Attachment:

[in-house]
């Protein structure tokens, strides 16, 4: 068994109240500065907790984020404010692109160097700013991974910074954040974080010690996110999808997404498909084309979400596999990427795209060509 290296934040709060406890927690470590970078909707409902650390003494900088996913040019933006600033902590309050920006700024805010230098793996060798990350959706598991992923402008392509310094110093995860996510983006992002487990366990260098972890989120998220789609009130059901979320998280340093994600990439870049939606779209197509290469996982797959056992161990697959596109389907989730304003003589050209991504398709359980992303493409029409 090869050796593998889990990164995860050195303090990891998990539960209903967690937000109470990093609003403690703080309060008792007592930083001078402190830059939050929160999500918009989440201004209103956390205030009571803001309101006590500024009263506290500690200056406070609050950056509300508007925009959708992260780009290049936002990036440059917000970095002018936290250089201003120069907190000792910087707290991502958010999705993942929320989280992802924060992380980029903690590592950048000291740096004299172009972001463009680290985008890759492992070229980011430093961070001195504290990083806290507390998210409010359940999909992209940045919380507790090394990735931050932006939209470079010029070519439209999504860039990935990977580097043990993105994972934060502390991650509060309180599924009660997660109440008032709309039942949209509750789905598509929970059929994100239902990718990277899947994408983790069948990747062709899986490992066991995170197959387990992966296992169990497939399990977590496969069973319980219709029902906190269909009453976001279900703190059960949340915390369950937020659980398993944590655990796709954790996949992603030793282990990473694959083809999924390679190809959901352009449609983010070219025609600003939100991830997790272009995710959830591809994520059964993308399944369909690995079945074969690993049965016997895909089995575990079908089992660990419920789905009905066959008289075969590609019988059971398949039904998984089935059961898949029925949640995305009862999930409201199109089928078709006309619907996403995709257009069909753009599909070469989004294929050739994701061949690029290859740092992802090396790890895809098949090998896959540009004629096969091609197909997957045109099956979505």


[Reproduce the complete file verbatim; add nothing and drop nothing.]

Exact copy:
[in-house]
């Protein structure tokens, strides 16, 4: 068994109240500065907790984020404010692109160097700013991974910074954040974080010690996110999808997404498909084309979400596999990427795209060509 290296934040709060406890927690470590970078909707409902650390003494900088996913040019933006600033902590309050920006700024805010230098793996060798990350959706598991992923402008392509310094110093995860996510983006992002487990366990260098972890989120998220789609009130059901979320998280340093994600990439870049939606779209197509290469996982797959056992161990697959596109389907989730304003003589050209991504398709359980992303493409029409 090869050796593998889990990164995860050195303090990891998990539960209903967690937000109470990093609003403690703080309060008792007592930083001078402190830059939050929160999500918009989440201004209103956390205030009571803001309101006590500024009263506290500690200056406070609050950056509300508007925009959708992260780009290049936002990036440059917000970095002018936290250089201003120069907190000792910087707290991502958010999705993942929320989280992802924060992380980029903690590592950048000291740096004299172009972001463009680290985008890759492992070229980011430093961070001195504290990083806290507390998210409010359940999909992209940045919380507790090394990735931050932006939209470079010029070519439209999504860039990935990977580097043990993105994972934060502390991650509060309180599924009660997660109440008032709309039942949209509750789905598509929970059929994100239902990718990277899947994408983790069948990747062709899986490992066991995170197959387990992966296992169990497939399990977590496969069973319980219709029902906190269909009453976001279900703190059960949340915390369950937020659980398993944590655990796709954790996949992603030793282990990473694959083809999924390679190809959901352009449609983010070219025609600003939100991830997790272009995710959830591809994520059964993308399944369909690995079945074969690993049965016997895909089995575990079908089992660990419920789905009905066959008289075969590609019988059971398949039904998984089935059961898949029925949640995305009862999930409201199109089928078709006309619907996403995709257009069909753009599909070469989004294929050739994701061949690029290859740092992802090396790890895809098949090998896959540009004629096969091609197909997957045109099956979505």